MAJ Stephens, our XO, met me one day walking down the main road and asked what I was doing  carrying two armfuls of tomato plants and zinnias. There was a small contingent of minor league horticulturalists on the FOB and we often exchanged or just gave away extra plants to anyone interested in livening up the otherwise drab and unwelcoming environment we lived in. I told him I was taking the seedlings to the Turks who ran one of the souvenir shops. He commented it seemed strange growing tomatoes in Iraq. I said planting tomatoes in Iraq had been going on for centuries; planting bombs was what was really strange. But he had a point; sometimes it is the ordinary that seems out of place when deployed. Wearing baggy black PT pants and Gray PT Jacket, I must have looked like an ordinary gardener to the young Iraqi policeman who was recovering from a bad gunshot wound to the right arm. I had seen him sitting on the bench in the garden on several occasions for more than a week while I was doing weeding, watering, and pruning on my free time. One day he was sitting on the garden bench with an Iraqi interpreter who had suffered a blood clot deep in the veins of a leg that had been damaged several months earlier by gun shots and was being started on blood thinning agents to prevent formation of new thrombi that could go to his lungs and kill him. Both were chain smoking like typical Iraqis. Putting down my hose and pruning shears and putting on my physician persona, I went up to the interpreter and said they should not be smoking on general principles but he needed to stop right now. The interpreter laughed and said he knew. I was not the first doc to admonish him on that. I told him in his case it could cause another DVT and kill him. The interpreter laughed at that too, stating that once he left the FOB, it would be a tossup whether the risk from smoking was worse than the risk of being on the Coumadin given the origin of the major predisposing factor of his current state. Smiling back, I said suit yourself, but make sure you and the other guy pick up your butts. I didn’t want them in the flower beds.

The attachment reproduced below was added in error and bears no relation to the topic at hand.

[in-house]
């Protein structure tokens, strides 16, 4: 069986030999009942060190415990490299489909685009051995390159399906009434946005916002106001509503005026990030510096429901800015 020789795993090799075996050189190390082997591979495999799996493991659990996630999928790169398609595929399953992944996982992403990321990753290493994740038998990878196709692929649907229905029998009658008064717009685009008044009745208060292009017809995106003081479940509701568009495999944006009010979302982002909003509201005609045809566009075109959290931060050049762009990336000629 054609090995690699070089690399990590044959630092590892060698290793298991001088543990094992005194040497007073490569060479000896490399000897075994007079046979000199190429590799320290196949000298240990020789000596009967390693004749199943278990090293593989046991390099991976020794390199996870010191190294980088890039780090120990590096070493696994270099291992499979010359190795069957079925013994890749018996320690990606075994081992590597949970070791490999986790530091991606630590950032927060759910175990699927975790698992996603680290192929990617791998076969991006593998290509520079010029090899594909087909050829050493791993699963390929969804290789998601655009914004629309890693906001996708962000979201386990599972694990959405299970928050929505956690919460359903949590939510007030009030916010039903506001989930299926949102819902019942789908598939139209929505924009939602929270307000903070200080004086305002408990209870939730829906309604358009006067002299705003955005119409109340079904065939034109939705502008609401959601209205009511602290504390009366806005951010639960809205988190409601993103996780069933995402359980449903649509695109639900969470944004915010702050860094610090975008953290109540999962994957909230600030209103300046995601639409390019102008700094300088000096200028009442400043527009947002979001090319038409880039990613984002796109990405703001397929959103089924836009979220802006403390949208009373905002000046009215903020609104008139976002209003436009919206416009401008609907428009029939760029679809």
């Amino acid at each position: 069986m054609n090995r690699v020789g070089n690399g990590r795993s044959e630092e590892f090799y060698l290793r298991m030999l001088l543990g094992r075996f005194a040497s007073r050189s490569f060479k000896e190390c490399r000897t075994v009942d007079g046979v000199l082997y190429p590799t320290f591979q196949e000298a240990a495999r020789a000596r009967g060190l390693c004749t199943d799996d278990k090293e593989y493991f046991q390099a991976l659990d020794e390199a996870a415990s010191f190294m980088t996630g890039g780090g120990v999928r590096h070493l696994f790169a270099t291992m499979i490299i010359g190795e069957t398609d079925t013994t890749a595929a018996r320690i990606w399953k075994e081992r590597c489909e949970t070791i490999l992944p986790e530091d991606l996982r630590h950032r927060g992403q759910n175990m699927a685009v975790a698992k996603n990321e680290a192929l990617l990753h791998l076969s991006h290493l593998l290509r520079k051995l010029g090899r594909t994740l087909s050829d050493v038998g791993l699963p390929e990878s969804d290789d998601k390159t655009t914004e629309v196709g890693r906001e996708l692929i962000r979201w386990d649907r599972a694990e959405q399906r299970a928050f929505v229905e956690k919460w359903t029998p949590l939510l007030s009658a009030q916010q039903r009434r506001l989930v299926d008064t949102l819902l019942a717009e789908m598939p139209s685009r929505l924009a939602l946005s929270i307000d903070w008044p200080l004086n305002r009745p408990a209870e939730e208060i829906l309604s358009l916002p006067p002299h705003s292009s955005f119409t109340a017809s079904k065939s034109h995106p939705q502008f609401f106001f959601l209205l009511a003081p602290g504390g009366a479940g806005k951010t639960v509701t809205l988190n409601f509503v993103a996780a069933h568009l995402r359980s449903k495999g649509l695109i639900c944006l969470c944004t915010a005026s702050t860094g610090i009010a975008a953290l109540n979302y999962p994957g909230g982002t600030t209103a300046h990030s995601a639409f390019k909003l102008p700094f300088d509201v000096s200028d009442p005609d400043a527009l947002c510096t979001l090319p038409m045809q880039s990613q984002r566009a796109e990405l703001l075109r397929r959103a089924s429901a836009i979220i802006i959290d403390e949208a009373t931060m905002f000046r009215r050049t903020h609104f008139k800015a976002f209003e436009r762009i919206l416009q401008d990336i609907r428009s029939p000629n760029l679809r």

Then the young looking Iraqi policeman said something to the interpreter. When I asked the interpreter what he said, he told me that the guy wanted to know if he could work for me as an assistant gardener, he was tired of being shot at for the money he was making as a lowly jundi (private). I replied through the interpreter that I was a doctor at the hospital, I could not offer him a job, that this was a hobby. He shrugged and said he had left his farm in a poor village near the Syrian border in search of a better living but he had been on the job for only a few months when one of the members of his police department turned out to be an insurgent and he got shot stopping the insurgent from carrying out a suicide attack. He asked if he could help in the garden even if it wasn’t for pay. It would be good to do something to take his mind off of recent events; it was so hard to know who to trust. I replied through the interpreter, that I would be happy to have his help and I knew how he felt about it being difficult to trust people as I handed him the hose to water the flowers, while I picked up the sharp pruning shears to remove the dead canes and spent flowers from the roses. For the next few days, until he was discharged, we would garden for an hour or two in companionable silence but able to communicate by gesture and a common fondness for growing things. I never did find out if he returned to the police force or back to the farm.